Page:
In the UK during flu season this year, Kleenex has combined existing data as well as Google’s Ad planning tool to create an adaptive planning platform to increase the effectiveness of their media buy. The tool has helped the business to anticipate, phenomenally accurately, the cities and regions that were suffering from or about to suffer from a flu outbreak.
They built the model by bidding against flu related keywords in the lead up to flu season to generate some real time search data about where people were searching flu related terms. They were then able to map out the relative, real time search volume and establish what sorts of thresholds then resulted into full breakouts by cross referencing this data against subsequent GP Visits and NHS Direct Calls. Through this they were able to build in triggers in an adaptive planning model that allowed them to create a responsive media plan which increased the relevance of their search, digital and above the line advertising.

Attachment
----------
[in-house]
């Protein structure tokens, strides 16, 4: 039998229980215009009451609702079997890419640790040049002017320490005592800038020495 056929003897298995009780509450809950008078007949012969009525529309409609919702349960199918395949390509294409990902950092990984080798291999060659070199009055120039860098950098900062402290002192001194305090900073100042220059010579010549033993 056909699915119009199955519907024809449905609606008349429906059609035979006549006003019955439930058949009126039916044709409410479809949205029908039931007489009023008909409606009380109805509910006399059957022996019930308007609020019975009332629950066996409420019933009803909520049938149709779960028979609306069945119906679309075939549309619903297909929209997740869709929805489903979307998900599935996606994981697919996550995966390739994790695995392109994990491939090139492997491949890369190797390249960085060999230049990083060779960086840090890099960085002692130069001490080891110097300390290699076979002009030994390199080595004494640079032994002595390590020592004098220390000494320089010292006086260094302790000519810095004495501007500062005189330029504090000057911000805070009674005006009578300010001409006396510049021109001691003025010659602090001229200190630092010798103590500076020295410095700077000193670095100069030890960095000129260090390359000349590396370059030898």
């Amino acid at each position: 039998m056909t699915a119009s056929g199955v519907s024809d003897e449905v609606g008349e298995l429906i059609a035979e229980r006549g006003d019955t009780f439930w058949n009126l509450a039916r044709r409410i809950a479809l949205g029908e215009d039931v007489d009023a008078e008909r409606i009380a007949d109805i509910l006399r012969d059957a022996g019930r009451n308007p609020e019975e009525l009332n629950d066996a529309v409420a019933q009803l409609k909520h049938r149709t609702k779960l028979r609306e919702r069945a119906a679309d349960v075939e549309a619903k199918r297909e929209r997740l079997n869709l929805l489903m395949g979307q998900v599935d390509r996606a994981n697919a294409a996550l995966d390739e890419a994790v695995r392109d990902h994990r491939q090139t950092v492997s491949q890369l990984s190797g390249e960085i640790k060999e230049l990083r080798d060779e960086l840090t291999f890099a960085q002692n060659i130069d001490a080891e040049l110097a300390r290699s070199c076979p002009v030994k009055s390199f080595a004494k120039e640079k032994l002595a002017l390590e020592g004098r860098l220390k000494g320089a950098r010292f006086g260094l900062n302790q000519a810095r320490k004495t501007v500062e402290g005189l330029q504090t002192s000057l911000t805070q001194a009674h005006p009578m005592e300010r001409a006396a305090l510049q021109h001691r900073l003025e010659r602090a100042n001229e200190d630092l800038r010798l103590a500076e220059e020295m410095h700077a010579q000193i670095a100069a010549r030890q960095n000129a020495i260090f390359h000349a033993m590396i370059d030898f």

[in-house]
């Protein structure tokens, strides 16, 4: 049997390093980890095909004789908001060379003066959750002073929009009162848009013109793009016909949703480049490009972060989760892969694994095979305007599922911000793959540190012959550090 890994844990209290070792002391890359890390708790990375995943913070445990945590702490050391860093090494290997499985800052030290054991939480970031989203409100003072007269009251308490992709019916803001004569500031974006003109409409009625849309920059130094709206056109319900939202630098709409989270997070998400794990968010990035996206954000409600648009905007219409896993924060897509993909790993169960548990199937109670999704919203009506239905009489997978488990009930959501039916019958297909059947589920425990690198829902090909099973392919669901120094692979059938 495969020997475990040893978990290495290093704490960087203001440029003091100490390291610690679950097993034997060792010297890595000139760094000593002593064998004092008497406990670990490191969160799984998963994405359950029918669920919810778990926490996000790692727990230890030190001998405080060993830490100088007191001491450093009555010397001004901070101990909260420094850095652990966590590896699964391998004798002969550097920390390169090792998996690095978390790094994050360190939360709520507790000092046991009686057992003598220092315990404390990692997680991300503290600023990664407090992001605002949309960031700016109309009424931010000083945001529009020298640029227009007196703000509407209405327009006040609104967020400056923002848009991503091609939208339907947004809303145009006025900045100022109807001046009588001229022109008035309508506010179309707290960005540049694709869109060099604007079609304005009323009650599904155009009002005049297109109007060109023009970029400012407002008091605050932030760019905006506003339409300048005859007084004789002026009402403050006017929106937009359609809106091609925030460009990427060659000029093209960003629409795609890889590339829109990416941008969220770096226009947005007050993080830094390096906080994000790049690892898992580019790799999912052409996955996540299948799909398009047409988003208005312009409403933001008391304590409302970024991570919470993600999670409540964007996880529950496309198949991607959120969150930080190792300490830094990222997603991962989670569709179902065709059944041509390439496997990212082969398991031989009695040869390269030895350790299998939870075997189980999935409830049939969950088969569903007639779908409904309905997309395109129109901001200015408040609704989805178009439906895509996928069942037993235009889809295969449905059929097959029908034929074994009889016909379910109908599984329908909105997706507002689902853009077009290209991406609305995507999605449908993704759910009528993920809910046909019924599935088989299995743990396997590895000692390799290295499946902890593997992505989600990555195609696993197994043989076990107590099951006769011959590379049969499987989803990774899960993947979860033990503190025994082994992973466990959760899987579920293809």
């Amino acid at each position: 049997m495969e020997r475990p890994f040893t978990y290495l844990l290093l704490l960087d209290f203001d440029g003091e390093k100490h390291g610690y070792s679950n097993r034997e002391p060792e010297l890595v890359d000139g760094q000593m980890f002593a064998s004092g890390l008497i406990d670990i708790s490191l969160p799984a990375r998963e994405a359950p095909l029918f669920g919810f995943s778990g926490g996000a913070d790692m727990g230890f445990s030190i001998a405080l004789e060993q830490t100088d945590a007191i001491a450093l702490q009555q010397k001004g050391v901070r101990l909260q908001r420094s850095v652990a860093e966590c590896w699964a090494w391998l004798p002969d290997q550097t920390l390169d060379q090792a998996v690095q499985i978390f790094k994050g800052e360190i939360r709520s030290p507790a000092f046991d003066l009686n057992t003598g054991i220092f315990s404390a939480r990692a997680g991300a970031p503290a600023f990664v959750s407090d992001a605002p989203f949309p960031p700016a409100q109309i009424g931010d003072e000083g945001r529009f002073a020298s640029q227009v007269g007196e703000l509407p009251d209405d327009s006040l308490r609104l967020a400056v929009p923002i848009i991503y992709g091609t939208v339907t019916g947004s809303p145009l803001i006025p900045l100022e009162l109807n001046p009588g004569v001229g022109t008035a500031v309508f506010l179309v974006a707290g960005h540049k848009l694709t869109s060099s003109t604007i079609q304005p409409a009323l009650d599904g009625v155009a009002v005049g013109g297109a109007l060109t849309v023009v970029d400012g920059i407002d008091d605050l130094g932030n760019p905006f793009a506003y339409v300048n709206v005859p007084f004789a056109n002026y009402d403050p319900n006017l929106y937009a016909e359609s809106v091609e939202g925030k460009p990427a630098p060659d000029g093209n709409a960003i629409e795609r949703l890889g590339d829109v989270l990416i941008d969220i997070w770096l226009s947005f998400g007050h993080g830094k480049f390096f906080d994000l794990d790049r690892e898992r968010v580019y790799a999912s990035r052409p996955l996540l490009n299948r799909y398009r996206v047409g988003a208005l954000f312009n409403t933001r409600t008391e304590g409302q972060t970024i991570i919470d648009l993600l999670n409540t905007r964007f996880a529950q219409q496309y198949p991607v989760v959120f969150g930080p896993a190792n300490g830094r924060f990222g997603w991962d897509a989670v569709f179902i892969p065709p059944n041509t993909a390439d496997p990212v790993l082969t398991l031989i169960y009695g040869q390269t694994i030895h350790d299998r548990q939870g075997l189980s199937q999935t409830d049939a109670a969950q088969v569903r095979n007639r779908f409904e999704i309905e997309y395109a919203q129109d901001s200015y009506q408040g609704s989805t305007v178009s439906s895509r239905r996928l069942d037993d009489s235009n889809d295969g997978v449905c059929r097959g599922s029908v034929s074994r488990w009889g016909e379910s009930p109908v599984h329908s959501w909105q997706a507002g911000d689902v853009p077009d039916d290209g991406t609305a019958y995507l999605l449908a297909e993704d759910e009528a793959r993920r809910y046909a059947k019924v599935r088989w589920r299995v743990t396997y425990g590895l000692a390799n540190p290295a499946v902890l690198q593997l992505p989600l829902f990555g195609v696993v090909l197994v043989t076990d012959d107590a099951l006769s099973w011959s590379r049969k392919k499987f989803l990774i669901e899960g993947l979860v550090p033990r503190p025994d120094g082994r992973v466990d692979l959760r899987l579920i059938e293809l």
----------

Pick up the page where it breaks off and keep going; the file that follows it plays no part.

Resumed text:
Vicks also implemented a similar campaign based on historical data using the Google Flu trends platform. Essentially Google for the last six years has correlated flu and symptom related search terms via their engine against ‘traditional flu surveillance systems’ to get a real time as well as historical archive that studies the effects and spread of disease. In 2012, Vicks in the US used this data to target mobile media in proximity of pharmacists that stocked its new behind ear thermometer with a CTA citing the high risk of flu in the area.
Although the two campaigns are similar, the Kleenex campaign is the first instance we have seen in which someone has taken Google data and mapped it against local health system intelligence to create a real time, adaptive model. In the case of Kleenex, they were able to target areas at a 96% accuracy by region and city, that were in the infancy of a flu epidemic. This resulted in a Year on Year increase in sales of tissues by 40%.
It is great to see some creative, intelligent uses of data, to increase the relevancy of messaging. Rather than a shot-gun approach over a given time frame across a broad geographic region.